"What are tricyclic antidepressants, and how do they work?
Tricyclic antidepressants (TCAs) are a class of antidepressant medications that share a similar chemical structure and biological effects. Scientists believe that patients "...
Sinequan Consumer (continued)
Some products that may interact with this drug include: arbutamine, sibutramine, bronchodilators/decongestants (such as albuterol, epinephrine, phenylephrine), stimulants (such as amphetamines, methylphenidate, streets drugs including MDMA/"ecstasy"), thyroid supplements, anticholinergic drugs (such as benztropine, belladonna alkaloids), central-acting drugs to treat high blood pressure (such as clonidine, guanabenz, reserpine).
Avoid taking MAO inhibitors (isocarboxazid, linezolid, methylene blue, moclobemide, phenelzine, procarbazine, rasagiline, selegiline, tranylcypromine) within 2 weeks before, during, and after treatment with this medication. In some cases a serious (possibly fatal) drug interaction may occur.
Other medications can affect the removal of doxepin from your body, thereby affecting how doxepin works. These drugs include cimetidine, fluconazole, St. John's Wort, terbinafine, drugs to treat irregular heart rate (such as quinidine/propafenone/flecainide), antidepressants (such as SSRIs including paroxetine/fluoxetine/fluvoxamine). This is not a complete list.
Many drugs besides doxepin may affect the heart rhythm (QT prolongation in the EKG), including amiodarone, cisapride, dofetilide, pimozide, procainamide, quinidine, sotalol, macrolide antibiotics (such as erythromycin), among others. Therefore, before using doxepin, report all medications you are currently using to your doctor or pharmacist.
Tell your doctor or pharmacist if you are taking other products that cause drowsiness, including alcohol, antihistamines (such as cetirizine, diphenhydramine), drugs for sleep or anxiety (such as alprazolam, diazepam, zolpidem), muscle relaxants, and narcotic pain relievers (such as codeine).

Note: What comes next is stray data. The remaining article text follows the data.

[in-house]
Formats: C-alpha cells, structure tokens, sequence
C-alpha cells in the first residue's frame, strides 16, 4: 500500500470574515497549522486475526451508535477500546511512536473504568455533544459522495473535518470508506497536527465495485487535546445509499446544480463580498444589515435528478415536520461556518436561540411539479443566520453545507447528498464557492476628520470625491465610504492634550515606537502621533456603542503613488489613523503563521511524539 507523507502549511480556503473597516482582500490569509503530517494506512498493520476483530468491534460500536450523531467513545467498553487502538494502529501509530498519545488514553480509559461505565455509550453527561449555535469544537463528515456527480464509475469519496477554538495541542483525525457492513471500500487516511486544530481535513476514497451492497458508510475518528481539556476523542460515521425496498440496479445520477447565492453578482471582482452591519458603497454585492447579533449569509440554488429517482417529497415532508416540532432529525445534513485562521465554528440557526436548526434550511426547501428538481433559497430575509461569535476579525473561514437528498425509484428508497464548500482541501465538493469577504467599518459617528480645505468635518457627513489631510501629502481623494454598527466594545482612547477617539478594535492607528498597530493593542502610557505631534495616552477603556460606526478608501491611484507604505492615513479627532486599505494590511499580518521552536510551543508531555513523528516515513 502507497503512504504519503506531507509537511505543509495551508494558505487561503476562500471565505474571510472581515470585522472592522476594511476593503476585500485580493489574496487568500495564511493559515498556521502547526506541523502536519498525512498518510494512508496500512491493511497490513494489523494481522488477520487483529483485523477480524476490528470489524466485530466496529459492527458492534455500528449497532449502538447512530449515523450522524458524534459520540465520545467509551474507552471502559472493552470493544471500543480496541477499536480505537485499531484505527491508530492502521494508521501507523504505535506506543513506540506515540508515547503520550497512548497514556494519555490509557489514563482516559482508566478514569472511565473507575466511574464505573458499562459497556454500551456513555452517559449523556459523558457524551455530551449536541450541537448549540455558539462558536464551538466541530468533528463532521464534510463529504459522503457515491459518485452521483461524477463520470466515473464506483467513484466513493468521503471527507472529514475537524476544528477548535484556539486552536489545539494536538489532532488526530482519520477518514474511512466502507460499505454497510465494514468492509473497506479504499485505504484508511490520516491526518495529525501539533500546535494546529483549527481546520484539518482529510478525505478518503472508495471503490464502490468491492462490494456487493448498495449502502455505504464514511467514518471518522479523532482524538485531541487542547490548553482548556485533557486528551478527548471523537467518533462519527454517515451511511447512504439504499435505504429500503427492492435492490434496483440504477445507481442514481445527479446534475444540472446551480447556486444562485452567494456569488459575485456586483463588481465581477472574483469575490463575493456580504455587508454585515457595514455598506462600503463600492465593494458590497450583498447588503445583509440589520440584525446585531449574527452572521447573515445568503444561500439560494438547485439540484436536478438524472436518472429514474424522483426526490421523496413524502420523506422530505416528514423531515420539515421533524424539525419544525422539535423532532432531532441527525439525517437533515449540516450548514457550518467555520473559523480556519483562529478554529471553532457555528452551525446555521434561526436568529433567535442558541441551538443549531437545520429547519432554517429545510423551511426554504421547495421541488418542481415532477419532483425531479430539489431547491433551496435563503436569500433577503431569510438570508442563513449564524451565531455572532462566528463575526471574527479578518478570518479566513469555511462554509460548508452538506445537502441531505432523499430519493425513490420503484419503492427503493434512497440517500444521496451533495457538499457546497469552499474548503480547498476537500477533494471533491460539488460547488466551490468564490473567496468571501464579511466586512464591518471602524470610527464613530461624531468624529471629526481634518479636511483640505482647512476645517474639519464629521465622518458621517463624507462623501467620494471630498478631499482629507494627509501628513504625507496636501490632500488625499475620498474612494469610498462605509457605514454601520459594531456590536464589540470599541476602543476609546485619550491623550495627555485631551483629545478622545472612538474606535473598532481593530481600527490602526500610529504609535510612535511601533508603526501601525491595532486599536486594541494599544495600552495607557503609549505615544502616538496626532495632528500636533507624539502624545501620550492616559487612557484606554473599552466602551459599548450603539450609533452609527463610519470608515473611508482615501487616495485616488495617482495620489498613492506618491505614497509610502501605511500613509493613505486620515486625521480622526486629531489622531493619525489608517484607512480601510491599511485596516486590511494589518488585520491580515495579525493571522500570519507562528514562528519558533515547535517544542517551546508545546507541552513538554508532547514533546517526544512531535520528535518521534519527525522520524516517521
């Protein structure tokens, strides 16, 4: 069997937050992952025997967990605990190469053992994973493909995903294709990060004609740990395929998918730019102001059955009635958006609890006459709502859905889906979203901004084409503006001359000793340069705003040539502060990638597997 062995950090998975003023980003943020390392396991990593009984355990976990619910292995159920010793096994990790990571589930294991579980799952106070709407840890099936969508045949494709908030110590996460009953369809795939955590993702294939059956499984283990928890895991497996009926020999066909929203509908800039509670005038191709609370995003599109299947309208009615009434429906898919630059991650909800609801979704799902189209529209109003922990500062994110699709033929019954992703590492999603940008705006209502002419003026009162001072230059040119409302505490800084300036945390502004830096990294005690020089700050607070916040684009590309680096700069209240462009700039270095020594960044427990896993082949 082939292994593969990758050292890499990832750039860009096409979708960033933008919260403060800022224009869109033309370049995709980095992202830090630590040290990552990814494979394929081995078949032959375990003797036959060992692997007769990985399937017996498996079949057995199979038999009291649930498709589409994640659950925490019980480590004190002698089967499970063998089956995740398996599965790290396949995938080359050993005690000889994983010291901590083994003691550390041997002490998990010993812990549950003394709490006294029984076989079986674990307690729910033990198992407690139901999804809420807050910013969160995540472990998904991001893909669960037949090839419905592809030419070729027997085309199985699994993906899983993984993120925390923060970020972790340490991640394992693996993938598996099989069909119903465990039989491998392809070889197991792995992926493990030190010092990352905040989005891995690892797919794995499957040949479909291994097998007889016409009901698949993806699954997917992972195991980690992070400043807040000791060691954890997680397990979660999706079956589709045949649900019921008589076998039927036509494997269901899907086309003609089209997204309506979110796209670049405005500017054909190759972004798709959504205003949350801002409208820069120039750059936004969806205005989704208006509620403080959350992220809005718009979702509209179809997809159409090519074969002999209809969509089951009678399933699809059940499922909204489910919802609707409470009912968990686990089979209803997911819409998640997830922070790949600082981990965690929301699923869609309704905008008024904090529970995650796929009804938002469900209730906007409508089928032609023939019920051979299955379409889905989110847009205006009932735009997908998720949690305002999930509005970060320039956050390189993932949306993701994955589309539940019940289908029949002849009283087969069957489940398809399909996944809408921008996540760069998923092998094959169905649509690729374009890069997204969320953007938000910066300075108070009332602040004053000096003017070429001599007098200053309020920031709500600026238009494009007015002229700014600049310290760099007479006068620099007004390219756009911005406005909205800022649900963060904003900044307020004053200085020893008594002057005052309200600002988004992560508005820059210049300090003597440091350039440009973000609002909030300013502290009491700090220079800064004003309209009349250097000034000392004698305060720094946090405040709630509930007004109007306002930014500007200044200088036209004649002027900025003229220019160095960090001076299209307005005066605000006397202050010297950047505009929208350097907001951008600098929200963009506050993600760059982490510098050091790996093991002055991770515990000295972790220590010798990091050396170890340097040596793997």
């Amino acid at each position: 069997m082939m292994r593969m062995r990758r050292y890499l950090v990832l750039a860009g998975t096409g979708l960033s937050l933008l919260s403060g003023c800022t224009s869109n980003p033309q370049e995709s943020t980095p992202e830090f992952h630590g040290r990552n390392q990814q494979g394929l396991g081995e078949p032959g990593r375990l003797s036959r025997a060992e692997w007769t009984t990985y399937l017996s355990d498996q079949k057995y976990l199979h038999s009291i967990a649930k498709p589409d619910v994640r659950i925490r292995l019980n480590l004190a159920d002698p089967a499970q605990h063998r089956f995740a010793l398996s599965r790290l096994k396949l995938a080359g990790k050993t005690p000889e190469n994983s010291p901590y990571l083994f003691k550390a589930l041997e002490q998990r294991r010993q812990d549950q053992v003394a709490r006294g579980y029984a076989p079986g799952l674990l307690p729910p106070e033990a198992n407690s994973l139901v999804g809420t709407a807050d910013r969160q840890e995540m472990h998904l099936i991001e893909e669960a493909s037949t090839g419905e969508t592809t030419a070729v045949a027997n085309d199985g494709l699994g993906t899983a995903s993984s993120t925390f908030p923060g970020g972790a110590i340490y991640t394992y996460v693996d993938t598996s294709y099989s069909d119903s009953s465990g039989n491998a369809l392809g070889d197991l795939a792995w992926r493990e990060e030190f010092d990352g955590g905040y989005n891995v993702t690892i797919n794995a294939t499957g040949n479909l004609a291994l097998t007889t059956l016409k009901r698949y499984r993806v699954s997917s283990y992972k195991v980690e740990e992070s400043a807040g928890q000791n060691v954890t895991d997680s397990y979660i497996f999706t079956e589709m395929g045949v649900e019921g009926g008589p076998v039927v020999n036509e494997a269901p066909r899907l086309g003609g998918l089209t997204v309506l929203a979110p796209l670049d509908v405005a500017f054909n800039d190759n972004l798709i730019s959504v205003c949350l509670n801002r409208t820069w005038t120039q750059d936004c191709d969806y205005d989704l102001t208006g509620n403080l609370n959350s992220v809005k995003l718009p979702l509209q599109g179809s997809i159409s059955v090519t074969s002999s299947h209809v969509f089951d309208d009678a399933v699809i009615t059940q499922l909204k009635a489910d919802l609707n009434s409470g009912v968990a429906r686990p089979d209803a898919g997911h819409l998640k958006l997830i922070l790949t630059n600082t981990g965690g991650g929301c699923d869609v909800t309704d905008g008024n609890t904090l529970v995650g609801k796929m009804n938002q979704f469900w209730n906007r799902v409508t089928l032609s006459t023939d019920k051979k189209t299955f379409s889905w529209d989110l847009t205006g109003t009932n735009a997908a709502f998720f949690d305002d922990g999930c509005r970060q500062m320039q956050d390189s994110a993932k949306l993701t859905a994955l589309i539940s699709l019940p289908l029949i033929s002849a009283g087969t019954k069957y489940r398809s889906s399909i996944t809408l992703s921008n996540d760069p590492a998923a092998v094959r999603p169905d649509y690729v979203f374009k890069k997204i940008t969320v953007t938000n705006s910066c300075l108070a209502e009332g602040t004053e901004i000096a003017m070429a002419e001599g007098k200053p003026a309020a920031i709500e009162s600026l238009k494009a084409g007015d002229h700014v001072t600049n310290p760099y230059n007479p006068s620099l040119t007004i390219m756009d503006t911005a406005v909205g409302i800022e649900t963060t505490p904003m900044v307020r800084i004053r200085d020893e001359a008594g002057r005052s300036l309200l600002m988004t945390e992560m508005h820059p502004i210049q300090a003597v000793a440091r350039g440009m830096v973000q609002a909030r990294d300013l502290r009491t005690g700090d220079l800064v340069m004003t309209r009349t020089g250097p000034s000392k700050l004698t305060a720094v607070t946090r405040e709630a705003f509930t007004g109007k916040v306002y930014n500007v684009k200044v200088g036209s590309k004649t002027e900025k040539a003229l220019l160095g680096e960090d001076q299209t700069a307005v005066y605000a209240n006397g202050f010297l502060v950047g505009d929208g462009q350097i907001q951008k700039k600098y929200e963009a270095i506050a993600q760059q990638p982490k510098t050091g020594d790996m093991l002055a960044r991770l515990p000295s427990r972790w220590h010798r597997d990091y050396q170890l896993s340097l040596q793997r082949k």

Check the labels on all your medicines (such as allergy or cough-and-cold products) because they may contain decongestants or ingredients that cause drowsiness. Ask your pharmacist about using those products safely.
Also report the use of drugs which might increase seizure risk when combined with doxepin, including bupropion, isoniazid (INH), phenothiazines (such as thioridazine), theophylline, or tricyclic antidepressants (such as nortriptyline), among others. Consult your doctor or pharmacist for details.
OVERDOSE: If overdose is suspected, contact a poison control center or emergency room immediately. US residents can call the US National Poison Hotline at 1-800-222-1222. Canada residents can call a provincial poison control center. Symptoms of overdose may include: extreme drowsiness, hallucinations, fast/irregular heartbeat, fainting, slow/shallow breathing, seizures.
NOTES: Do not share this medication with others.
Laboratory and/or medical tests (such as blood counts, blood pressure, EKG, liver tests) may be performed from time to time to monitor your progress or check for side effects. Keep all medical appointments. Consult your doctor for more details.
MISSED DOSE: If you miss a dose, take it as soon as you remember. If it is near the time of the next dose, skip the missed dose and resume your usual dosing schedule. Do not double the dose to catch up.
STORAGE: Store at room temperature between 68-77 degrees F (20-25 degrees C) away from light and moisture. Do not store in the bathroom. Keep all medicines away from children and pets.
Do not flush medications down the toilet or pour them into a drain unless instructed to do so. Properly discard this product when it is expired or no longer needed. Consult your pharmacist or local waste disposal company for more details about how to safely discard your product.
MEDICAL ALERT: Your condition can cause complications in a medical emergency. For enrollment information call MedicAlert at 1-800-854-1166 (US) or 1-800-668-1507 (Canada).
Information last revised August 2011. Copyright(c) 2011 First Databank, Inc.
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